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Richard Payne Knight (1751–1824) was a distinguished connoisseur and critic who played a very significant role in the cultural life of his day. This study traces for the first time the way in which Knight's thought worked across the whole range of his interests, piecing together a coherent philosophical position, based on the sensibly regulated pursuit of pleasure, which, as the nineteenth century advanced, was increasingly out of step with the tenor of the times. Knight's ideas were given concrete expression in his writings and verses, of which his Analytic Inquiry into the Principles of Taste was the most influential. The study shows how Knight's ideas mesh together with each other and how, when seen against the background of the culture of the day, landscape and architecture can take on potent and even inflammatory meaning.Read more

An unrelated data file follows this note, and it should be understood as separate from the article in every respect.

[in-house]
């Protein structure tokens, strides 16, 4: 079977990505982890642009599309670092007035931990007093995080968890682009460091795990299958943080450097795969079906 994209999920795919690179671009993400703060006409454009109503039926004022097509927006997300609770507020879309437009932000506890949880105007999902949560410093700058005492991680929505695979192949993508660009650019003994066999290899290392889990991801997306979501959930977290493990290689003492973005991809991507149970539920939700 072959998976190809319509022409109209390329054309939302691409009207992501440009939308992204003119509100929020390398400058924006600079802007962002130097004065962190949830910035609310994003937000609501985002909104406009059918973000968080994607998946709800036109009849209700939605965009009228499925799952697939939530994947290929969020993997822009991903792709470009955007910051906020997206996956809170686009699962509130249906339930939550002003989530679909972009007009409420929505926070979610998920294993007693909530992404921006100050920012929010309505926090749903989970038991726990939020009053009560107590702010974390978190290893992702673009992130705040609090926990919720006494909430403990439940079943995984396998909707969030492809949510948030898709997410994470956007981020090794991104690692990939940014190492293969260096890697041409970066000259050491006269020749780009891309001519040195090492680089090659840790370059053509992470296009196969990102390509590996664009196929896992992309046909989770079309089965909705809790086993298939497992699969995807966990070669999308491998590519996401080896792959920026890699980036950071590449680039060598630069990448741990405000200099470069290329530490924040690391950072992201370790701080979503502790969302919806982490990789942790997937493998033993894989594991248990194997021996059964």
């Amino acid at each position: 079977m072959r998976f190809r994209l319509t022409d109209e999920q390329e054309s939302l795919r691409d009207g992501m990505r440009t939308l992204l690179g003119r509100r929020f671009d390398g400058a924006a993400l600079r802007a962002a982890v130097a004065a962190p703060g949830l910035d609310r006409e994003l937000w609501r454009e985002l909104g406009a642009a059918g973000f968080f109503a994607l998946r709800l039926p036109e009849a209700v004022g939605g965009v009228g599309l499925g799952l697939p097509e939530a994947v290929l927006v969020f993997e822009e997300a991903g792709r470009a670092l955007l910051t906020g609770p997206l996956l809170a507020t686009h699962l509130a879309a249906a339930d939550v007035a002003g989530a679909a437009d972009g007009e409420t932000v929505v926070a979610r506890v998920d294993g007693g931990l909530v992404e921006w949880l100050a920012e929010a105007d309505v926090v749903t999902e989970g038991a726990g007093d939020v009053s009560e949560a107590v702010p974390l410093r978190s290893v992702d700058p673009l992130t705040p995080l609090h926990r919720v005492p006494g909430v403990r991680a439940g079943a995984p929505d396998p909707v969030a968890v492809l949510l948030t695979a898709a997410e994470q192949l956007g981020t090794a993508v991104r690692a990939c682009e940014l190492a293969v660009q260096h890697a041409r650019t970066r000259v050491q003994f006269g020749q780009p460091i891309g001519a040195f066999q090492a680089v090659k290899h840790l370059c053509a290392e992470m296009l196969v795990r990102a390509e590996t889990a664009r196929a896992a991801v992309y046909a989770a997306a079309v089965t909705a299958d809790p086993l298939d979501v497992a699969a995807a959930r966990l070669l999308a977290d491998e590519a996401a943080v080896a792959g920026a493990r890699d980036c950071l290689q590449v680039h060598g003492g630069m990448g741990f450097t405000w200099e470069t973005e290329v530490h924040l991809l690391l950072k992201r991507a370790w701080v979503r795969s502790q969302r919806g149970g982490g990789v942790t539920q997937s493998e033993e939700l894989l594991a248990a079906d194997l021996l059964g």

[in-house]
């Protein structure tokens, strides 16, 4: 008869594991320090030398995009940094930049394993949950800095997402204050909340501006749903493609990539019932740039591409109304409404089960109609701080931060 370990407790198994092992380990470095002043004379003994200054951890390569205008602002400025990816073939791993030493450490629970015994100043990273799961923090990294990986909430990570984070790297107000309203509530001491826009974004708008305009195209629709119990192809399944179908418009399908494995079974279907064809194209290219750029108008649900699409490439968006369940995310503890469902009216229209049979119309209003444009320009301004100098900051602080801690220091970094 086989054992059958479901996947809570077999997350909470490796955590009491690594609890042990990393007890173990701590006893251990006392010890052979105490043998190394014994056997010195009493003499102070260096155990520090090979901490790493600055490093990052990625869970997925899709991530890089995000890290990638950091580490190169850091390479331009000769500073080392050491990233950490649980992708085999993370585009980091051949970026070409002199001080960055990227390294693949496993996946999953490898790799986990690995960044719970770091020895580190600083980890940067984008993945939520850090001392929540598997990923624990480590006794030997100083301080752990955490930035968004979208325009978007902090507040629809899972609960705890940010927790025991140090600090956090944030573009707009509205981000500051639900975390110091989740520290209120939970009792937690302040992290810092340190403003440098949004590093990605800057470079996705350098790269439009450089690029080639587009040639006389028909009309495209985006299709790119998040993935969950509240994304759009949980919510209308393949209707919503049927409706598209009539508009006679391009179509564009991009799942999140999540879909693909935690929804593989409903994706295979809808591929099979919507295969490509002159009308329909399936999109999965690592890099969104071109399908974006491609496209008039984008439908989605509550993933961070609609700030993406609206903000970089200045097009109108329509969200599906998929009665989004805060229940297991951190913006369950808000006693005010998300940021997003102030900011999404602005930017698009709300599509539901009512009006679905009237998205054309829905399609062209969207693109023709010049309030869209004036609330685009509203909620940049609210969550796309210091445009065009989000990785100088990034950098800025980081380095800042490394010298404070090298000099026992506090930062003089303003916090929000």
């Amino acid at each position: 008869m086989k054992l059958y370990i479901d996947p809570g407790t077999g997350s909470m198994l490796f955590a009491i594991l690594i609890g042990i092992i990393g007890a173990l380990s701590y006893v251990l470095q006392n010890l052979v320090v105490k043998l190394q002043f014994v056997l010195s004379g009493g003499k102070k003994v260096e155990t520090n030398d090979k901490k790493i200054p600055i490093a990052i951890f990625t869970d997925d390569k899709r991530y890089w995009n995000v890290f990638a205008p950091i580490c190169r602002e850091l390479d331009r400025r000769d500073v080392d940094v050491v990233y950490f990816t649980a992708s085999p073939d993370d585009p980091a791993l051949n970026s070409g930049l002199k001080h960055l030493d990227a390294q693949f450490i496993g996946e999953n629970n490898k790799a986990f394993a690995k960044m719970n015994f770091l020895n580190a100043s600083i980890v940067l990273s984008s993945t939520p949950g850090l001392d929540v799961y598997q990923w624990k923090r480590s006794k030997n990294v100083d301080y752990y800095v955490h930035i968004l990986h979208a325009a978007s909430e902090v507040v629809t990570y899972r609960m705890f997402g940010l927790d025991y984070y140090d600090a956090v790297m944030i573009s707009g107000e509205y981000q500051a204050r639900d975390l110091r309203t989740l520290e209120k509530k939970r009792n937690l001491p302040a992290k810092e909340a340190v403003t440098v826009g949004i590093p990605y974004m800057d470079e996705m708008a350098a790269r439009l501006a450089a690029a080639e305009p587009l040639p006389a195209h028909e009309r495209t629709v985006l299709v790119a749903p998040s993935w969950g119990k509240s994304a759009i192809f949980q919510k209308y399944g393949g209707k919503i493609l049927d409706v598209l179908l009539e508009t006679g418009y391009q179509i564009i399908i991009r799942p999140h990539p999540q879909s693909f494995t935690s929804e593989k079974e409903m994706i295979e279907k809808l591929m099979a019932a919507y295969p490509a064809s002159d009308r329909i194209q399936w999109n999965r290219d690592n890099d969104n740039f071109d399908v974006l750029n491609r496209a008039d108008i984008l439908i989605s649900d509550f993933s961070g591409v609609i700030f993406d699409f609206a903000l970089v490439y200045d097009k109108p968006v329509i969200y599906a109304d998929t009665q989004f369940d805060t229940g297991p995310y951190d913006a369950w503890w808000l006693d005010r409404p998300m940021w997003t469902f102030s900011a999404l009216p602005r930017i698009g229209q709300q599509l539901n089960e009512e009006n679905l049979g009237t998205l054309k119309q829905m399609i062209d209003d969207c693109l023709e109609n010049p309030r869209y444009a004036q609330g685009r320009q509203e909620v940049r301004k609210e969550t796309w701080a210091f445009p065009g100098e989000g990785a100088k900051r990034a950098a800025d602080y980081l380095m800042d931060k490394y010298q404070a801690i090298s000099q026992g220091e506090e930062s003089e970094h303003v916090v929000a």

- Inter-disciplinary cultural history
- Contains introduction to the culture of late-Georgian England
- Copious illustrations
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- Date Published: May 1997
- format: Hardback
- isbn: 9780521462006
- length: 329 pages
- dimensions: 254 x 197 x 24 mm
- weight: 0.98kg
- contains: 60 b/w illus.
- availability: Unavailable - out of print May 2006
Table of Contents
1. Setting the scene
2. Becoming ancient, becoming Greek
3. Atoms and analysis
4. Symbolical paganism
5. Civil society
6. Principles of taste
7. The didactic landscape
8. A house and a garden
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